The power of personal relationships
We saw in the cases of other East Asian countries how personal relationships often played a key role in introducing the idea of OpenCourseWare to new societies, and this is true even in China as far as the limited role of China Open Resources for Education goes. This is quite consistent with much of the literature on policy diffusion. For example, Mintrom (1997) has studied how policy entrepreneurs can play a role in spreading policy between states in the US, and also how membership in professional organizations and networks can assist this spreading of norms. He defines policy entrepreneurs as “people who seek to initiate dynamic policy change”, which they do through attempting to win support for ideas for policy innovations.
The strategies available to them are identifying problems, networking in policy circles, shaping the terms of the policy debates and building coalitions. They also face the challenge of crafting arguments differently for different audiences, while maintaining an image of integrity. He posits that policy entrepreneurs have the following commonalities with business entrepreneurs: they are able to spot problems, to take risks to promote innovative approaches to problem solving, and they have the ability to organize others to help turn policy ideas into government policies (Mintrom, 1997).
He also surveyed the spread of the idea of school choice among.different states, and tested out theories about which states were closest geographically, and which were most similar, but it turned out that what mattered was who sent officials to the same education conferences. Certainly it is the case that OpenCourseWare has not spread to the countries that are closes to the US, nor to the countries that are the most similar in structure.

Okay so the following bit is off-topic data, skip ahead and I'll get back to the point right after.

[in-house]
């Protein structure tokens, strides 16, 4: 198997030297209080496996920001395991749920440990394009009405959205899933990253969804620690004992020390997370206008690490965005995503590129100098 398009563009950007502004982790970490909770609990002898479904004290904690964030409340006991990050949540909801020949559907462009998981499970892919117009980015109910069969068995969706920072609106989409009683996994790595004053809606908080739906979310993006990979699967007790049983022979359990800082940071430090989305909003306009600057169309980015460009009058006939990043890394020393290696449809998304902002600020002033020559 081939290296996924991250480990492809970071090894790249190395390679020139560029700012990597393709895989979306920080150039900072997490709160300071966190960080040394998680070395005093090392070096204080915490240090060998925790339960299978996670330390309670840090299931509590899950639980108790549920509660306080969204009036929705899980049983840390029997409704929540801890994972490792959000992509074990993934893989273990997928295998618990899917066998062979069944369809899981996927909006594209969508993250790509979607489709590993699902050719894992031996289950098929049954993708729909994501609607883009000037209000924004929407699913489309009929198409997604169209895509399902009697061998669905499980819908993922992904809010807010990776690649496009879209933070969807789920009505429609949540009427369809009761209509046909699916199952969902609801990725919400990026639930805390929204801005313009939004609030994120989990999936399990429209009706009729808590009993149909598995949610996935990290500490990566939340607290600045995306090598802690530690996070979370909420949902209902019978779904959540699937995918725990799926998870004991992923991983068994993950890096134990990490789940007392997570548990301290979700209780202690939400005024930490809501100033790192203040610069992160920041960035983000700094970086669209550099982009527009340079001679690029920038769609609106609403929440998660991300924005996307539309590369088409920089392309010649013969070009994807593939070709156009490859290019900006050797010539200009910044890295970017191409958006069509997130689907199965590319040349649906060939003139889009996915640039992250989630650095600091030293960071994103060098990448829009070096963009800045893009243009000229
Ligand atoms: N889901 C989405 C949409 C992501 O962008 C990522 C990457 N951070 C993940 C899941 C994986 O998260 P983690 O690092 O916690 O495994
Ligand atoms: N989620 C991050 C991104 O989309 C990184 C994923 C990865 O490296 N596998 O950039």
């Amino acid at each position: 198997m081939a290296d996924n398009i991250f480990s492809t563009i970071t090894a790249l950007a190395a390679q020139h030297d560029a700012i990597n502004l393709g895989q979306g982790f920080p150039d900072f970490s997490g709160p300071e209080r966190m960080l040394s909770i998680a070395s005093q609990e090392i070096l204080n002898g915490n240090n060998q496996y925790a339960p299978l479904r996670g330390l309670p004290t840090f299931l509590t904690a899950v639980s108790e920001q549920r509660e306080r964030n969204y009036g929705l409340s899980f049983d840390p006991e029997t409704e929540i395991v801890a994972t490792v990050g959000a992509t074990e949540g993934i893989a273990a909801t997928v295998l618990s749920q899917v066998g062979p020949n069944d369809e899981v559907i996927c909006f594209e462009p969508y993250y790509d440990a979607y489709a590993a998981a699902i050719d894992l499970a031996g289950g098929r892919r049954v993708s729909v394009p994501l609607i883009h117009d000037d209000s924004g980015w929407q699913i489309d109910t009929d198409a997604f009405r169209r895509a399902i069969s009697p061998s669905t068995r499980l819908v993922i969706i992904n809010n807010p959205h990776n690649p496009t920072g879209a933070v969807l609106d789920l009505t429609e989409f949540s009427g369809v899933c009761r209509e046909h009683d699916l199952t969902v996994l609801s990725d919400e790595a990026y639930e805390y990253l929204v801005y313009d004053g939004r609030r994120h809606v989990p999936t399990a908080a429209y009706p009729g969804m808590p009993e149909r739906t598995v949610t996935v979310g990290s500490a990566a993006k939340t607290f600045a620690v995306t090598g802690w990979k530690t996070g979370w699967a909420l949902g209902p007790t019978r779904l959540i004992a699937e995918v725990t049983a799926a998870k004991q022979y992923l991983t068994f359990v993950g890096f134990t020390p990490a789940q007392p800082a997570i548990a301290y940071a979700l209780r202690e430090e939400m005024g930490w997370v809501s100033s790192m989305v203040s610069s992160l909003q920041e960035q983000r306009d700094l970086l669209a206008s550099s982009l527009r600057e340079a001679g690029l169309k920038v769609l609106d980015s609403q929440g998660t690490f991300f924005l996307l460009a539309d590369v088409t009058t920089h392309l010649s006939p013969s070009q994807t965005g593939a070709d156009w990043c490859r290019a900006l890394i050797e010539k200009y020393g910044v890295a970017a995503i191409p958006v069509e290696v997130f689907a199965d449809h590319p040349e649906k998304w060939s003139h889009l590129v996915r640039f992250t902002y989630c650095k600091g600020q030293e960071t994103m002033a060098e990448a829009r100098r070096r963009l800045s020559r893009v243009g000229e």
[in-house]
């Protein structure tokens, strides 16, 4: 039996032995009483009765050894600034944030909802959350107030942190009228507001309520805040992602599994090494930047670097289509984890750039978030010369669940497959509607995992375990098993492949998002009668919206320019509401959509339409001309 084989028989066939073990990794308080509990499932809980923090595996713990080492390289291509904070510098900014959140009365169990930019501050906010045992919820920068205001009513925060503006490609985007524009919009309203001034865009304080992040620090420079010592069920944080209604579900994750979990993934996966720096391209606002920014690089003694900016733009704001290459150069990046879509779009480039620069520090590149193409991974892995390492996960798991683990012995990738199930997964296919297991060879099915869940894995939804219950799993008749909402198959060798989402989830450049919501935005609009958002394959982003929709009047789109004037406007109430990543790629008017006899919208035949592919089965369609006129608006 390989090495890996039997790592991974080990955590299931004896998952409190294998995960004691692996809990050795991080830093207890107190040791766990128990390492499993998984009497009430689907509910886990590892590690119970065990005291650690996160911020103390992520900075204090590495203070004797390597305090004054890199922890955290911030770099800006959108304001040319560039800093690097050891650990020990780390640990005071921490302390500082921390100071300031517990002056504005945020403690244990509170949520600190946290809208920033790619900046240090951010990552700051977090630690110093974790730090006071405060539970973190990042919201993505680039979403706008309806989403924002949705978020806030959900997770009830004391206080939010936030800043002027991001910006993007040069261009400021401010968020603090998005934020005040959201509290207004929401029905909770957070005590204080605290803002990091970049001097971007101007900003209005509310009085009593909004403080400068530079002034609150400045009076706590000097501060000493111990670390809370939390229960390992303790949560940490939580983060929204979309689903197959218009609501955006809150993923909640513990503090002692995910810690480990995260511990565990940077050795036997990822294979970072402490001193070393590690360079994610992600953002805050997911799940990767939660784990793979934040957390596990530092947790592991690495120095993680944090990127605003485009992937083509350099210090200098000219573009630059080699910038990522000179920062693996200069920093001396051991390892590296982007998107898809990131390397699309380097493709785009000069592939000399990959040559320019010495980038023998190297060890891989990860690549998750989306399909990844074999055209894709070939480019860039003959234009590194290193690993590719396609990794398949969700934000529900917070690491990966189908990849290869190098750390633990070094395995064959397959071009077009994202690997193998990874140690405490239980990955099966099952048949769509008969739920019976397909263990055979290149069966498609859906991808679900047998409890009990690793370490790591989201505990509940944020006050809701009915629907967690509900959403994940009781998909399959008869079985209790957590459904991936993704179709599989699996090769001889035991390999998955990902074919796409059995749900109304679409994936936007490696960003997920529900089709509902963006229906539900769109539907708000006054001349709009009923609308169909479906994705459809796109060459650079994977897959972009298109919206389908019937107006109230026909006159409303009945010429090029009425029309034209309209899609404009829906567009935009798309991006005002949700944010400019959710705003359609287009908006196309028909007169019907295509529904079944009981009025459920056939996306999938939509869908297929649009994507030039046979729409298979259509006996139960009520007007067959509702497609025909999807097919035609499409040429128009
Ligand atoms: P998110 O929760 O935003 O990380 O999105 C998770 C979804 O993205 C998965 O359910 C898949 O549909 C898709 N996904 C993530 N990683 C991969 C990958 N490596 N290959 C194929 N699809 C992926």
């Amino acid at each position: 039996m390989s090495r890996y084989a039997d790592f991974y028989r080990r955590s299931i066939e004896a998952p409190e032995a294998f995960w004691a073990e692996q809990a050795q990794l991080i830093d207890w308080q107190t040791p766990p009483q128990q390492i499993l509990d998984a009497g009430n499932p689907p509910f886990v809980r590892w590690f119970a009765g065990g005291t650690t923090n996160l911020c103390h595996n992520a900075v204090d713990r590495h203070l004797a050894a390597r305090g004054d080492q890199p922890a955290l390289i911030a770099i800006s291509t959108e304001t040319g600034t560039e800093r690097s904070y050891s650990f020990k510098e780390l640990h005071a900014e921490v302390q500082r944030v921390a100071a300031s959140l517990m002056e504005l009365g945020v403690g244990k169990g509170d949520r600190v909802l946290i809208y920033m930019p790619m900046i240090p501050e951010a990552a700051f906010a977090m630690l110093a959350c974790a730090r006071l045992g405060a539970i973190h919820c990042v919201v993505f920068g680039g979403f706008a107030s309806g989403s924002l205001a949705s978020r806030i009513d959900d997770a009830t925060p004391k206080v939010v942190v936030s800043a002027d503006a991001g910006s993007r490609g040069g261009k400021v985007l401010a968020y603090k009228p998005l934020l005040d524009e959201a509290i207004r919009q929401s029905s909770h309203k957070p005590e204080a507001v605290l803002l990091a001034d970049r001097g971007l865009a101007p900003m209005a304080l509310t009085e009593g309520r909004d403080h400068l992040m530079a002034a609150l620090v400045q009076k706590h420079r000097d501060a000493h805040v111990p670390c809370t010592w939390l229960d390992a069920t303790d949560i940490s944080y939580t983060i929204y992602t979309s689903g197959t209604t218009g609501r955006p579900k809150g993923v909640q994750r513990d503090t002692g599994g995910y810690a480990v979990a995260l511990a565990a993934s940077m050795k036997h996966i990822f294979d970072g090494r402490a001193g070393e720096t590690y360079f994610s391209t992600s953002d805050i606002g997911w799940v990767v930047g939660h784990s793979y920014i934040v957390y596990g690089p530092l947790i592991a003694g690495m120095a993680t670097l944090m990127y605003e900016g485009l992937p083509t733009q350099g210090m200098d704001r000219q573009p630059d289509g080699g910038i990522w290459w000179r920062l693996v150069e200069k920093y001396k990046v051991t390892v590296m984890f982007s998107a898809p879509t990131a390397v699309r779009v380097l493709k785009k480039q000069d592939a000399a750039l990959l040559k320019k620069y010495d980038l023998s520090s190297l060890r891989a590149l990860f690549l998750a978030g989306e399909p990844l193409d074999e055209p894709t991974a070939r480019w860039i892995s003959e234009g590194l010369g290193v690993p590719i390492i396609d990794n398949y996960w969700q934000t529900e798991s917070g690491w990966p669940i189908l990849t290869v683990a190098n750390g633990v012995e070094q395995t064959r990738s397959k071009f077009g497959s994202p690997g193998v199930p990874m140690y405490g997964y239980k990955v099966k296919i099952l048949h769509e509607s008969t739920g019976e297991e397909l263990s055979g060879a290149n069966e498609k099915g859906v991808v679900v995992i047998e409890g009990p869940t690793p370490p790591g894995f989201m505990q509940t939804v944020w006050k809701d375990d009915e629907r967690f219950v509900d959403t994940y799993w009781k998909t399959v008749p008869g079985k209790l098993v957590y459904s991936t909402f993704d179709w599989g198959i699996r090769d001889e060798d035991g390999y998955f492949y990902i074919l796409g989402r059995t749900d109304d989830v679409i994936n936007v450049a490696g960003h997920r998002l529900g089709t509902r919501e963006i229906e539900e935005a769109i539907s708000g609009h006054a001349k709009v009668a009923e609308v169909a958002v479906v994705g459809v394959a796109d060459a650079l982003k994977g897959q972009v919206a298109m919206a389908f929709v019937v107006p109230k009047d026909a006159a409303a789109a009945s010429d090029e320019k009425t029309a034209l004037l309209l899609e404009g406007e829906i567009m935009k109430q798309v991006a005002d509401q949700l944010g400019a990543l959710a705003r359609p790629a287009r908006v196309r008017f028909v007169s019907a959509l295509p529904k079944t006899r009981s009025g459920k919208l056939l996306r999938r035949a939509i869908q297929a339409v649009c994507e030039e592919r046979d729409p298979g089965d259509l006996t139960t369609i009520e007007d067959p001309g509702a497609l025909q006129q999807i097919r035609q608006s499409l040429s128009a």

In his discussion, he lists how professional networks can work as conduits for policy ideas, and platforms for policy entrepreneurs (Mintrom and Vergari 1998). These issue networks are institutionalized in the form of associations, journals, newletters, list-serves and conferences, and seem to promote what Granovetter (1973) called “weak ties” between different groups. Successful policy entrepreneurs are able to maintain these weak ties to different clusters of stakeholders that are spread throughout the globe (Steiner-Khamsi 2004a; 2004b).
An interesting case of the impact of one networked individual is what Gita Steiner-Khamsi (2006) calls the “Maris O’Rourke” effect. She was a New Zealander instrumental in the development of outcomes-based education (OBE) there in the 1970’s, and when she moved to the US, OBE travelled with her. In fact, the tipping point which gave OBE a world career happened at the same time as O’Rourke entered the World Bank. This is a wonderful example of one individual playing a pivotal role in disseminating a policy innovation. We could easily replace O’Rourke with Catherine Casserly from the Hewlett Foundation, or Shigeru Miyagawa from MIT.